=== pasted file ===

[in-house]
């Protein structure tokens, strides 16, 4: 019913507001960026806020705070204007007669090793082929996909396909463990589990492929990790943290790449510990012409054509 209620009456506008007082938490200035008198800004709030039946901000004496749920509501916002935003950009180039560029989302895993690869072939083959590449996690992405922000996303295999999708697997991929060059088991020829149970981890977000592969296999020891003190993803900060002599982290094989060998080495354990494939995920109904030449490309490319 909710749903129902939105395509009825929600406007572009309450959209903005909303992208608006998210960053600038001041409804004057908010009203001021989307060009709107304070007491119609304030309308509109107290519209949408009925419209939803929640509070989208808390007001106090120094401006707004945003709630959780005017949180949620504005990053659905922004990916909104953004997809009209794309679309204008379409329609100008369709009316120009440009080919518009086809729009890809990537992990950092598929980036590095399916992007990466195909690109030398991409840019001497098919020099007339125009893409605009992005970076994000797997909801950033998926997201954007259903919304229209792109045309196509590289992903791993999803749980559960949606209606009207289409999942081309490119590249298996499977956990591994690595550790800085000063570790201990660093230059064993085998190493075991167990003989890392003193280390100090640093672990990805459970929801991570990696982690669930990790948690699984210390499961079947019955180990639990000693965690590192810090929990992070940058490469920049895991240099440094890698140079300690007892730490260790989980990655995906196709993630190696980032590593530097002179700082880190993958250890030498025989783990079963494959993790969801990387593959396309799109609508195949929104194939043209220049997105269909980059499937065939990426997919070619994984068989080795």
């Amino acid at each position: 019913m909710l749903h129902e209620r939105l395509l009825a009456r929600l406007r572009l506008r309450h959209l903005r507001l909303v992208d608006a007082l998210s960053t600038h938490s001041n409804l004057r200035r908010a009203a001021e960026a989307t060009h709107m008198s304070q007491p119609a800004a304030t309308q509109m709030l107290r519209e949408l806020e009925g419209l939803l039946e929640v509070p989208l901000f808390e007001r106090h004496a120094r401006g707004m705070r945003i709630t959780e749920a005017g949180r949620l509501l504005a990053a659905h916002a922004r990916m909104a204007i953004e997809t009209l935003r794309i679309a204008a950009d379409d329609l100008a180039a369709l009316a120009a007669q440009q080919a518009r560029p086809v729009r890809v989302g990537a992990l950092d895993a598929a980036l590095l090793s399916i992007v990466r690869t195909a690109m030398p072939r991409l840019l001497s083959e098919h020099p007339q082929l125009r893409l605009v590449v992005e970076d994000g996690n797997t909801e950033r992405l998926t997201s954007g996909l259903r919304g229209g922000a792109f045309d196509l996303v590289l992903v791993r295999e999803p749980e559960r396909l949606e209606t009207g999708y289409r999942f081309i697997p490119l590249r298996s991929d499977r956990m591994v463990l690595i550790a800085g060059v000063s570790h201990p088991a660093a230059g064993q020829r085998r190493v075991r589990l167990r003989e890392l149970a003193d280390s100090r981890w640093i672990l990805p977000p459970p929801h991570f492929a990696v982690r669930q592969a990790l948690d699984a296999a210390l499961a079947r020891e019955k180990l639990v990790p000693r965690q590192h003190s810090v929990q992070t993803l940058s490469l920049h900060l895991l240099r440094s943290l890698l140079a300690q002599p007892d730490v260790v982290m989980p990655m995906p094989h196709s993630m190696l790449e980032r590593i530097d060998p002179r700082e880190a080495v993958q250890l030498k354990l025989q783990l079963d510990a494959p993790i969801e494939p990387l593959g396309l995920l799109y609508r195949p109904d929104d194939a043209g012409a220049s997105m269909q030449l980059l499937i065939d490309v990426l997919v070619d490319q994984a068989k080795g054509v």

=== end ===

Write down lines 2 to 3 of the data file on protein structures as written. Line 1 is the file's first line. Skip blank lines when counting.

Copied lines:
């Protein structure tokens, strides 16, 4: 019913507001960026806020705070204007007669090793082929996909396909463990589990492929990790943290790449510990012409054509 209620009456506008007082938490200035008198800004709030039946901000004496749920509501916002935003950009180039560029989302895993690869072939083959590449996690992405922000996303295999999708697997991929060059088991020829149970981890977000592969296999020891003190993803900060002599982290094989060998080495354990494939995920109904030449490309490319 909710749903129902939105395509009825929600406007572009309450959209903005909303992208608006998210960053600038001041409804004057908010009203001021989307060009709107304070007491119609304030309308509109107290519209949408009925419209939803929640509070989208808390007001106090120094401006707004945003709630959780005017949180949620504005990053659905922004990916909104953004997809009209794309679309204008379409329609100008369709009316120009440009080919518009086809729009890809990537992990950092598929980036590095399916992007990466195909690109030398991409840019001497098919020099007339125009893409605009992005970076994000797997909801950033998926997201954007259903919304229209792109045309196509590289992903791993999803749980559960949606209606009207289409999942081309490119590249298996499977956990591994690595550790800085000063570790201990660093230059064993085998190493075991167990003989890392003193280390100090640093672990990805459970929801991570990696982690669930990790948690699984210390499961079947019955180990639990000693965690590192810090929990992070940058490469920049895991240099440094890698140079300690007892730490260790989980990655995906196709993630190696980032590593530097002179700082880190993958250890030498025989783990079963494959993790969801990387593959396309799109609508195949929104194939043209220049997105269909980059499937065939990426997919070619994984068989080795």
């Amino acid at each position: 019913m909710l749903h129902e209620r939105l395509l009825a009456r929600l406007r572009l506008r309450h959209l903005r507001l909303v992208d608006a007082l998210s960053t600038h938490s001041n409804l004057r200035r908010a009203a001021e960026a989307t060009h709107m008198s304070q007491p119609a800004a304030t309308q509109m709030l107290r519209e949408l806020e009925g419209l939803l039946e929640v509070p989208l901000f808390e007001r106090h004496a120094r401006g707004m705070r945003i709630t959780e749920a005017g949180r949620l509501l504005a990053a659905h916002a922004r990916m909104a204007i953004e997809t009209l935003r794309i679309a204008a950009d379409d329609l100008a180039a369709l009316a120009a007669q440009q080919a518009r560029p086809v729009r890809v989302g990537a992990l950092d895993a598929a980036l590095l090793s399916i992007v990466r690869t195909a690109m030398p072939r991409l840019l001497s083959e098919h020099p007339q082929l125009r893409l605009v590449v992005e970076d994000g996690n797997t909801e950033r992405l998926t997201s954007g996909l259903r919304g229209g922000a792109f045309d196509l996303v590289l992903v791993r295999e999803p749980e559960r396909l949606e209606t009207g999708y289409r999942f081309i697997p490119l590249r298996s991929d499977r956990m591994v463990l690595i550790a800085g060059v000063s570790h201990p088991a660093a230059g064993q020829r085998r190493v075991r589990l167990r003989e890392l149970a003193d280390s100090r981890w640093i672990l990805p977000p459970p929801h991570f492929a990696v982690r669930q592969a990790l948690d699984a296999a210390l499961a079947r020891e019955k180990l639990v990790p000693r965690q590192h003190s810090v929990q992070t993803l940058s490469l920049h900060l895991l240099r440094s943290l890698l140079a300690q002599p007892d730490v260790v982290m989980p990655m995906p094989h196709s993630m190696l790449e980032r590593i530097d060998p002179r700082e880190a080495v993958q250890l030498k354990l025989q783990l079963d510990a494959p993790i969801e494939p990387l593959g396309l995920l799109y609508r195949p109904d929104d194939a043209g012409a220049s997105m269909q030449l980059l499937i065939d490309v990426l997919v070619d490319q994984a068989k080795g054509v």